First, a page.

Award-winning brewer is still going strong after three decades of innovation
THERE’S a good argument that Williams Bros, the Alloa crafter brewer behind Fraoch, Joker IPA and Caesar Augustus among others, has been ahead of the curve since day one, writes Dave Hunter.
Long before there was a trend for locally-sourced products with an interesting story, they produced a heather ale that has its roots in a 2000 year-old brewing practice. And long before anyone in the UK was using the term ‘craft beer’ they were crafting beers from gooseberries and seaweed.
Looking back at the early days of the company Scott Williams – who founded the business with brother Bruce in the early 1990s – told SLTN the company’s early business strategy boiled down to one key factor.
“I think there was a lot of belligerence, to be honest,” he said.
“We had four ales to start with – Fraoch, Grozit, Alba and Ebulum. They all had a historical precedence going back at least to medieval times, when everything was being locally harvested and you just picked whatever was around.
“And then we literally just knocked on doors. And because there was nobody else really doing it, if you go in and say ‘hey, I’m making this beer out of heather, there’s one made out of elderberries and whathaveyou’, restaurants and licensed cafés and stuff like that were like ‘yeah, of course we’ll try it’.
“It was indigenous and the tourists were looking for interesting stuff.”
Subsequently the company’s early listings tended to be in tourist locations. Some of them, such as the Clachaig Inn in Glencoe, are still loyal customers today.
“I used to drive up to Skye every week in the van and just knock on doors and say ‘would you take this on sale or return?’ And then you build up a route of established customers. It was wonderful,” recalled Scott.
Having grown out of the Williams family’s homebrew business, the company – originally called Heather Ale Ltd – spent the 1990s evolving. In the early days its beers were brewed in a tiny brewery in Taynuilt. Looking to expand, the brothers shifted production first to the Maclay brewery in Alloa and then a purpose-built facility in Strathaven.
By the late ’90s Maclay, which was still bottling the Williams beers, was pulling out of the brewing business and the Williams brothers teamed with several other entrepreneurs to take over the site, operating it as Forth Brewery.
“It was a brewery and a bottling line,” said Scott.
“But it just didn’t work. It was too much, too soon. We ended up running pickles and curry sauce and shit like that through our bottling line just to make use of it. And that business pretty much died.
“So we had the choice of getting stuff contract brewed somewhere else or take over the site. So we did. We took over the site and the employees, but we knew that just having brands like Fraoch wouldn’t be enough. So we created Williams Bros pretty much straight away at that point.”
With the larger capacity came a larger range of beers, with staples like Joker IPA, Birds & Bees and Seven Giraffes all entering the market in the early years of the new century. There’s been no shortage of new launches ever since.
And formats also expanded, with cask and bottle being joined by keg and cans.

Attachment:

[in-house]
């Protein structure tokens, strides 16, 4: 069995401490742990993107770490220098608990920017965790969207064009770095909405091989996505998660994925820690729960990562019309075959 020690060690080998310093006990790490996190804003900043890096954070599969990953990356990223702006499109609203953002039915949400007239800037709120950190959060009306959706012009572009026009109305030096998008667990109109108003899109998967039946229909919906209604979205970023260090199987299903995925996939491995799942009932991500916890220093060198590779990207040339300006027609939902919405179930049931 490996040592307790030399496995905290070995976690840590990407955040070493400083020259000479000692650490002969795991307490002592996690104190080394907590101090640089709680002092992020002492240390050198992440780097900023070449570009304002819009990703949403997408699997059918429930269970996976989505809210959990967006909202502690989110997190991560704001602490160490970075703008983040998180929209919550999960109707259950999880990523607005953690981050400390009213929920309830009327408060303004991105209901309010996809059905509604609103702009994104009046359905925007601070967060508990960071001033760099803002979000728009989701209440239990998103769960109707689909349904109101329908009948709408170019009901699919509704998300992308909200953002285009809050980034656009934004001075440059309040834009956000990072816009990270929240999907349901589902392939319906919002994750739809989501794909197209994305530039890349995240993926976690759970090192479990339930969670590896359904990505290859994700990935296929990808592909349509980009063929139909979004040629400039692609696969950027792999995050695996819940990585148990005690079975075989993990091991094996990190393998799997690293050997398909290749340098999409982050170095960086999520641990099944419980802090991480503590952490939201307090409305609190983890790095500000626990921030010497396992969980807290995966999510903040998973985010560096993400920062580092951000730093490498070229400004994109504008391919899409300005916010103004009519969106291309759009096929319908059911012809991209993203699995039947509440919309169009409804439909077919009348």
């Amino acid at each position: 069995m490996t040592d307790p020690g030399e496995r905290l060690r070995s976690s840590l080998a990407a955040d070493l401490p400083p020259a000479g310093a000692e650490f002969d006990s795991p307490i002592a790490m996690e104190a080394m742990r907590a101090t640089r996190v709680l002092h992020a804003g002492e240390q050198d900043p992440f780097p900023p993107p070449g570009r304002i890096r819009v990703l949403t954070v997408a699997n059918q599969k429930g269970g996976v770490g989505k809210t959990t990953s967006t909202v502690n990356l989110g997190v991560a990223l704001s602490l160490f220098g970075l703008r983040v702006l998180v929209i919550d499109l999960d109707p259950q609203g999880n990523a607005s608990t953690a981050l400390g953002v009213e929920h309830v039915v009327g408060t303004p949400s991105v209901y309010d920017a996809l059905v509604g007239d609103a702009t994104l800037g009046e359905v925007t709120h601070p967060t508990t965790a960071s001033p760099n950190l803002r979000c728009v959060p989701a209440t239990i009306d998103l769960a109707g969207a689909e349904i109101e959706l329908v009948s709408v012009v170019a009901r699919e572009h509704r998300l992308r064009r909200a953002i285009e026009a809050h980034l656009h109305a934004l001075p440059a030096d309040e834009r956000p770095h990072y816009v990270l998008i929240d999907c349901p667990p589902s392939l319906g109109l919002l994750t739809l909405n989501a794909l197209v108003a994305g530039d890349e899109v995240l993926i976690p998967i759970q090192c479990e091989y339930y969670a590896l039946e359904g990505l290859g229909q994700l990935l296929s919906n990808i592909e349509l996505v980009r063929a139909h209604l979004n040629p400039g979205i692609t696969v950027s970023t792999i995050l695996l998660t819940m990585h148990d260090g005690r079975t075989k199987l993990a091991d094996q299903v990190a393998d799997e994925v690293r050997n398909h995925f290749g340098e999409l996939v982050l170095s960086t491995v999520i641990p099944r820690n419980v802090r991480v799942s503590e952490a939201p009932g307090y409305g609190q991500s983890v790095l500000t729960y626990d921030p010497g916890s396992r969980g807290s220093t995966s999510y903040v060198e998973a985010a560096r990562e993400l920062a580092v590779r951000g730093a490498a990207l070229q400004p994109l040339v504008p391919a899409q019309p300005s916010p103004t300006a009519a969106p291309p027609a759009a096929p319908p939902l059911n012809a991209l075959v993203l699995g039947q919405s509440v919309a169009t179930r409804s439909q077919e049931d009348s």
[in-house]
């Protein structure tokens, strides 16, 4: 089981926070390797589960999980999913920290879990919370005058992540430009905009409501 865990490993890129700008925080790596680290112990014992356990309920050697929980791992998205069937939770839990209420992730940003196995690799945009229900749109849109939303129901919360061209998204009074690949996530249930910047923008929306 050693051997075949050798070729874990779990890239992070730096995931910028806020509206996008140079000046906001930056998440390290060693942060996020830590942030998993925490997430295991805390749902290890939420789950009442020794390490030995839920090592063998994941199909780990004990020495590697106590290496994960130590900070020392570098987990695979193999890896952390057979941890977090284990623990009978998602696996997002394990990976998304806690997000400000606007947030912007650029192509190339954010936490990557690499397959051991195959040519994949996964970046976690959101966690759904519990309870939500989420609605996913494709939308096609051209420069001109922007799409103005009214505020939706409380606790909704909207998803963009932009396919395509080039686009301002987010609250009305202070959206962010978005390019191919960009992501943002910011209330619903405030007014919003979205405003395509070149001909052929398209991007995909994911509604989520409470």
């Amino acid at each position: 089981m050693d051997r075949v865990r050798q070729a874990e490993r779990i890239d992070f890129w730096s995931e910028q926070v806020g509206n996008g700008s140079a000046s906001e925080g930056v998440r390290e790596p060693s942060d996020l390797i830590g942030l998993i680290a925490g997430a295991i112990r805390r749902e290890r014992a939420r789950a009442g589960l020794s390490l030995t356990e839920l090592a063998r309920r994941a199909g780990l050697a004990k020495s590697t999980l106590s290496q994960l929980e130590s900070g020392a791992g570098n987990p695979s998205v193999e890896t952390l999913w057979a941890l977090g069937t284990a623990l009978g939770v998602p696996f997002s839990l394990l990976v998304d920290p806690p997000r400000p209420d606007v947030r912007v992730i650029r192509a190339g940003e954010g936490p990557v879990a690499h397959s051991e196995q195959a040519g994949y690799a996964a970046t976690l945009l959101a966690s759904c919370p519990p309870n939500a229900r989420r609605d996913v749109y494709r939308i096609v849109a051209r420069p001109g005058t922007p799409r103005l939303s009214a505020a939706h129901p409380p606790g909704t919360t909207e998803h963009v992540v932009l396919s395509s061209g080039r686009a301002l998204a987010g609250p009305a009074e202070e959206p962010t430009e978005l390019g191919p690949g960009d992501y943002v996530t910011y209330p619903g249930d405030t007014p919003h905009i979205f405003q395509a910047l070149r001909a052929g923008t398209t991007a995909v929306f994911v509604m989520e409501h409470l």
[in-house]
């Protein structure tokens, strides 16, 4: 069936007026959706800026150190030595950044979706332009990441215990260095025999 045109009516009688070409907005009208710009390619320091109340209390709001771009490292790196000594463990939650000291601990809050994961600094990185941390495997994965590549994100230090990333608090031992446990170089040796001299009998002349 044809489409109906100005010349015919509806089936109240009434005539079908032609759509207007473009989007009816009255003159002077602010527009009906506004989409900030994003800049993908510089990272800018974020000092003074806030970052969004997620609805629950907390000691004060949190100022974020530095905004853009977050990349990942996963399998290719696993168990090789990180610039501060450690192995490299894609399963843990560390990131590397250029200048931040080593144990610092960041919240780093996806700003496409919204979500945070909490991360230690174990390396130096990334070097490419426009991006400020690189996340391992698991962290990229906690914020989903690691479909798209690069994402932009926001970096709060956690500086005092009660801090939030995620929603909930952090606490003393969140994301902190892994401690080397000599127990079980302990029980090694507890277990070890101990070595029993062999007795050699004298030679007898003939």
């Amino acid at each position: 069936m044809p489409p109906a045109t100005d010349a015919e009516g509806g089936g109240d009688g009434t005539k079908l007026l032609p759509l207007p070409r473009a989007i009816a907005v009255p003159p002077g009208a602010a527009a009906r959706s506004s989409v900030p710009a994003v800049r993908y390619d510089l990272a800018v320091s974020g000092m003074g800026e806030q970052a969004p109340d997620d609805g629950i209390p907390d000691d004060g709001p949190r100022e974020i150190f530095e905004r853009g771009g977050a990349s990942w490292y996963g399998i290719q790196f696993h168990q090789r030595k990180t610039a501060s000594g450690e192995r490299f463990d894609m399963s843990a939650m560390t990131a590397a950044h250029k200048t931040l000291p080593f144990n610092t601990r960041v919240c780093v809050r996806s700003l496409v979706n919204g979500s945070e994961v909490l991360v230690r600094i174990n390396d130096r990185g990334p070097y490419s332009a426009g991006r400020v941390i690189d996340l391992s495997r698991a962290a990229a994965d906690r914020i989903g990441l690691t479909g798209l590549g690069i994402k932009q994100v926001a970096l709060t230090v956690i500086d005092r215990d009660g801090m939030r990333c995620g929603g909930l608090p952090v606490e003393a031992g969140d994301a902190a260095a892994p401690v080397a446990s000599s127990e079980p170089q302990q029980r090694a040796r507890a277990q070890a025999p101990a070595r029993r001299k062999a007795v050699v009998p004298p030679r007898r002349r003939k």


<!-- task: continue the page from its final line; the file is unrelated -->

Twenty years down the road and Williams continues to be one of Scotland’s most innovative and award-winning breweries.
Late last year Williams Bros was named Brewery of the Year at the Scottish Beer Awards, with the company also taking the Best Amber or Dark Ale (Pavlov’s Dog), Best IPA (Tin Man), Best Lager (Caesar Augustus) and Best Stout or Porter (Chokka Blokka) titles.
Not bad for a business that’s been in the game for three decades.
The company’s sales split is roughly 70/30 in terms of off-trade to on-trade, with customers ranging from Mitchells & Butlers, Wetherspoon and Caledonian Heritable to smaller independents.
Scott said one of the reasons the company has flourished has been balancing its business between the larger and smaller operators, with products priced ‘really reasonably’ regardless of which business is buying them.
“We’ve been really careful, and we’ve had really good distribution with small retailers as well as big retailers. And that’s worked,” he said.
Looking to the year ahead, Scott acknowledged that 2023 is likely to be as challenging for producers as it is for operators, with cost pressures squeezing businesses from all sides.
“Our malted barley, which is the base of all our beers, has gone up by 51.8%,” said Scott. “Our energy cost has gone up by 373%. Glass has gone up by, let’s say, 17%. Cans by 17%. Cardboard has been death by a thousand cuts because every invoice you get says it’s gone up by 7%, 9%. Compounded it’s about 35%.
“It’s profound, the difference. And on top of that, because of the cost of living crisis, you’ve got to put your salaries up.
“So when you add all that together you think that for us to stay in business we need to add 14% on to the net price of all our products. It’s that cut and dry. If you don’t you lose money and you go out of business.”
And the Scottish Government’s Deposit Return Scheme – due to come into force in August – will add further complications.
“I think the only hope we have in the horizon is they’re talking about a de minimis possibility, where small producers, certainly for a period of time – might be a year, might be two years or 18 months – would be exempt from the scheme,” said Scott.
“Say there’s five companies who produce 95% of packaging and then the other 3000 companies produce the other 5%. So it would work a lot better for everybody if they focus on these guys first, make all these learnings, and then gradually absorb you all into it.”
But as you might expect from someone that’s been at the forefront of craft brewing for decades, he had a much simpler way of summing it up.
“It’s going to be a pain in the arse for everybody,” he said.